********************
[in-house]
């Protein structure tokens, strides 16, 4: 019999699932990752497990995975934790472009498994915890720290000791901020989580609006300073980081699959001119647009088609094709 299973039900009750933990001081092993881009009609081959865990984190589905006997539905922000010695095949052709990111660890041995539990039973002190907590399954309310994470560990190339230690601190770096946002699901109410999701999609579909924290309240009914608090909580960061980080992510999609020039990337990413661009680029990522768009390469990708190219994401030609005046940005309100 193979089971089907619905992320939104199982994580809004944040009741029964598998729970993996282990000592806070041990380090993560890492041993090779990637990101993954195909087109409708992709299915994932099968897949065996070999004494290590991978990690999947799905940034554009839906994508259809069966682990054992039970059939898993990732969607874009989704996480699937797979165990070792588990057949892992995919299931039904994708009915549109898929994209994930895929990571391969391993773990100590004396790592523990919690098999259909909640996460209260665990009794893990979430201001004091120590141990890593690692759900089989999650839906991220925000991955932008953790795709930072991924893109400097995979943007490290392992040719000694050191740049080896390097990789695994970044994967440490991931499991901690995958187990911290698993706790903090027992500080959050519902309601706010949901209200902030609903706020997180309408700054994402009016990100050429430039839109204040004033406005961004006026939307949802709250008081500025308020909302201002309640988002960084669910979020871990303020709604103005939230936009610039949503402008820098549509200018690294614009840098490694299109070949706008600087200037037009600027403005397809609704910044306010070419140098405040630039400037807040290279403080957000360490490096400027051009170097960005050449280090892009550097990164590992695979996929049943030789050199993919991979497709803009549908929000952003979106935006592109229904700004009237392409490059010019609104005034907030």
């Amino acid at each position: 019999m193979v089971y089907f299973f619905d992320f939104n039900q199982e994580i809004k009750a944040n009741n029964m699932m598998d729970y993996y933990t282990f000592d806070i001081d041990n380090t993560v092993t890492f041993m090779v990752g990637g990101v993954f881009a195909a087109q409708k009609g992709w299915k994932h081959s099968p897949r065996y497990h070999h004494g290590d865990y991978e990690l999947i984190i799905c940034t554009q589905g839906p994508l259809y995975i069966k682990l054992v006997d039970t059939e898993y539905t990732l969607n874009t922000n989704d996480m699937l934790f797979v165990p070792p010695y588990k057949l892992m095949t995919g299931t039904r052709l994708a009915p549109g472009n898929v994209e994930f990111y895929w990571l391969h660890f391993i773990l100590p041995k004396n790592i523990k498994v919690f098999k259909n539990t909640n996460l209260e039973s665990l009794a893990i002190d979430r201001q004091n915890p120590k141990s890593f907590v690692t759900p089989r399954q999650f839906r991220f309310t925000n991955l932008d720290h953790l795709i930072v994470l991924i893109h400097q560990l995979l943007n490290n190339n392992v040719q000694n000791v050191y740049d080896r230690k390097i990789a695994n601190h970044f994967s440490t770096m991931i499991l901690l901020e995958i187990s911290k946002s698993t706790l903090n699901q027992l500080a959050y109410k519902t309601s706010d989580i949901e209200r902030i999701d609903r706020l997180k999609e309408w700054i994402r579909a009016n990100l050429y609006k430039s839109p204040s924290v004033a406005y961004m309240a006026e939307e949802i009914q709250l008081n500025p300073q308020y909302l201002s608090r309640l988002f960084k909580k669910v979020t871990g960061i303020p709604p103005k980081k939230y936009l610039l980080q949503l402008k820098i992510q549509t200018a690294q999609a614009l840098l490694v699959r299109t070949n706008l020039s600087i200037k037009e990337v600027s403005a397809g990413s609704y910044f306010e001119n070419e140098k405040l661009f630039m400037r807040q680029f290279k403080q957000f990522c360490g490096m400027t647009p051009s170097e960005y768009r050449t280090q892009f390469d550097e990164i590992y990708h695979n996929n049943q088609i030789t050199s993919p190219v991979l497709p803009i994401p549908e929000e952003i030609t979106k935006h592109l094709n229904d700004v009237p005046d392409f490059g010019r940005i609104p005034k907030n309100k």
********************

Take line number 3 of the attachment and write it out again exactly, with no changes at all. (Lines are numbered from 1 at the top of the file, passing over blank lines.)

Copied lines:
């Amino acid at each position: 019999m193979v089971y089907f299973f619905d992320f939104n039900q199982e994580i809004k009750a944040n009741n029964m699932m598998d729970y993996y933990t282990f000592d806070i001081d041990n380090t993560v092993t890492f041993m090779v990752g990637g990101v993954f881009a195909a087109q409708k009609g992709w299915k994932h081959s099968p897949r065996y497990h070999h004494g290590d865990y991978e990690l999947i984190i799905c940034t554009q589905g839906p994508l259809y995975i069966k682990l054992v006997d039970t059939e898993y539905t990732l969607n874009t922000n989704d996480m699937l934790f797979v165990p070792p010695y588990k057949l892992m095949t995919g299931t039904r052709l994708a009915p549109g472009n898929v994209e994930f990111y895929w990571l391969h660890f391993i773990l100590p041995k004396n790592i523990k498994v919690f098999k259909n539990t909640n996460l209260e039973s665990l009794a893990i002190d979430r201001q004091n915890p120590k141990s890593f907590v690692t759900p089989r399954q999650f839906r991220f309310t925000n991955l932008d720290h953790l795709i930072v994470l991924i893109h400097q560990l995979l943007n490290n190339n392992v040719q000694n000791v050191y740049d080896r230690k390097i990789a695994n601190h970044f994967s440490t770096m991931i499991l901690l901020e995958i187990s911290k946002s698993t706790l903090n699901q027992l500080a959050y109410k519902t309601s706010d989580i949901e209200r902030i999701d609903r706020l997180k999609e309408w700054i994402r579909a009016n990100l050429y609006k430039s839109p204040s924290v004033a406005y961004m309240a006026e939307e949802i009914q709250l008081n500025p300073q308020y909302l201002s608090r309640l988002f960084k909580k669910v979020t871990g960061i303020p709604p103005k980081k939230y936009l610039l980080q949503l402008k820098i992510q549509t200018a690294q999609a614009l840098l490694v699959r299109t070949n706008l020039s600087i200037k037009e990337v600027s403005a397809g990413s609704y910044f306010e001119n070419e140098k405040l661009f630039m400037r807040q680029f290279k403080q957000f990522c360490g490096m400027t647009p051009s170097e960005y768009r050449t280090q892009f390469d550097e990164i590992y990708h695979n996929n049943q088609i030789t050199s993919p190219v991979l497709p803009i994401p549908e929000e952003i030609t979106k935006h592109l094709n229904d700004v009237p005046d392409f490059g010019r940005i609104p005034k907030n309100k």